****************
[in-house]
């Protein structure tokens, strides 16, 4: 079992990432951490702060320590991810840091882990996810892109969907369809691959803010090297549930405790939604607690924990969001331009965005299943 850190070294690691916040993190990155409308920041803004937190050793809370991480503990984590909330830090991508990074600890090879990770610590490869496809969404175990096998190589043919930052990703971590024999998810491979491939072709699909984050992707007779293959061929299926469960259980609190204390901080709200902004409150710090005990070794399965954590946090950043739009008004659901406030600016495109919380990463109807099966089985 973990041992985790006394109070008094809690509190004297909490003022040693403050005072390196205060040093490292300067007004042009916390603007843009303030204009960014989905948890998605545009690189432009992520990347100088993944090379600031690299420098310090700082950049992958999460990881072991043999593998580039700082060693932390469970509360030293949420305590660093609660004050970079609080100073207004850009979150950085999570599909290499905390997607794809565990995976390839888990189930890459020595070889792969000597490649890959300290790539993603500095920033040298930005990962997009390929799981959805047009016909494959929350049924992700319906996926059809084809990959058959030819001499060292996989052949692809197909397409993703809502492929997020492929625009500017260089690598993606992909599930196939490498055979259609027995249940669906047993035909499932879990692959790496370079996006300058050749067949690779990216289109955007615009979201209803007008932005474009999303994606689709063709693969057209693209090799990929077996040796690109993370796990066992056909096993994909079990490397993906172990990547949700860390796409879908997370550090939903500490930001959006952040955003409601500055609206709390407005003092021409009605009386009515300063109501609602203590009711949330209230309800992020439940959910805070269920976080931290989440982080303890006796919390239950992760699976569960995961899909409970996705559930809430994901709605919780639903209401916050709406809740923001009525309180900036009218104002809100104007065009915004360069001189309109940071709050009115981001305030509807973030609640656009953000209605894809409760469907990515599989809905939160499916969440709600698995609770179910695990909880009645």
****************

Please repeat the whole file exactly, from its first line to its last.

[in-house]
């Protein structure tokens, strides 16, 4: 079992990432951490702060320590991810840091882990996810892109969907369809691959803010090297549930405790939604607690924990969001331009965005299943 850190070294690691916040993190990155409308920041803004937190050793809370991480503990984590909330830090991508990074600890090879990770610590490869496809969404175990096998190589043919930052990703971590024999998810491979491939072709699909984050992707007779293959061929299926469960259980609190204390901080709200902004409150710090005990070794399965954590946090950043739009008004659901406030600016495109919380990463109807099966089985 973990041992985790006394109070008094809690509190004297909490003022040693403050005072390196205060040093490292300067007004042009916390603007843009303030204009960014989905948890998605545009690189432009992520990347100088993944090379600031690299420098310090700082950049992958999460990881072991043999593998580039700082060693932390469970509360030293949420305590660093609660004050970079609080100073207004850009979150950085999570599909290499905390997607794809565990995976390839888990189930890459020595070889792969000597490649890959300290790539993603500095920033040298930005990962997009390929799981959805047009016909494959929350049924992700319906996926059809084809990959058959030819001499060292996989052949692809197909397409993703809502492929997020492929625009500017260089690598993606992909599930196939490498055979259609027995249940669906047993035909499932879990692959790496370079996006300058050749067949690779990216289109955007615009979201209803007008932005474009999303994606689709063709693969057209693209090799990929077996040796690109993370796990066992056909096993994909079990490397993906172990990547949700860390796409879908997370550090939903500490930001959006952040955003409601500055609206709390407005003092021409009605009386009515300063109501609602203590009711949330209230309800992020439940959910805070269920976080931290989440982080303890006796919390239950992760699976569960995961899909409970996705559930809430994901709605919780639903209401916050709406809740923001009525309180900036009218104002809100104007065009915004360069001189309109940071709050009115981001305030509807973030609640656009953000209605894809409760469907990515599989809905939160499916969440709600698995609770179910695990909880009645």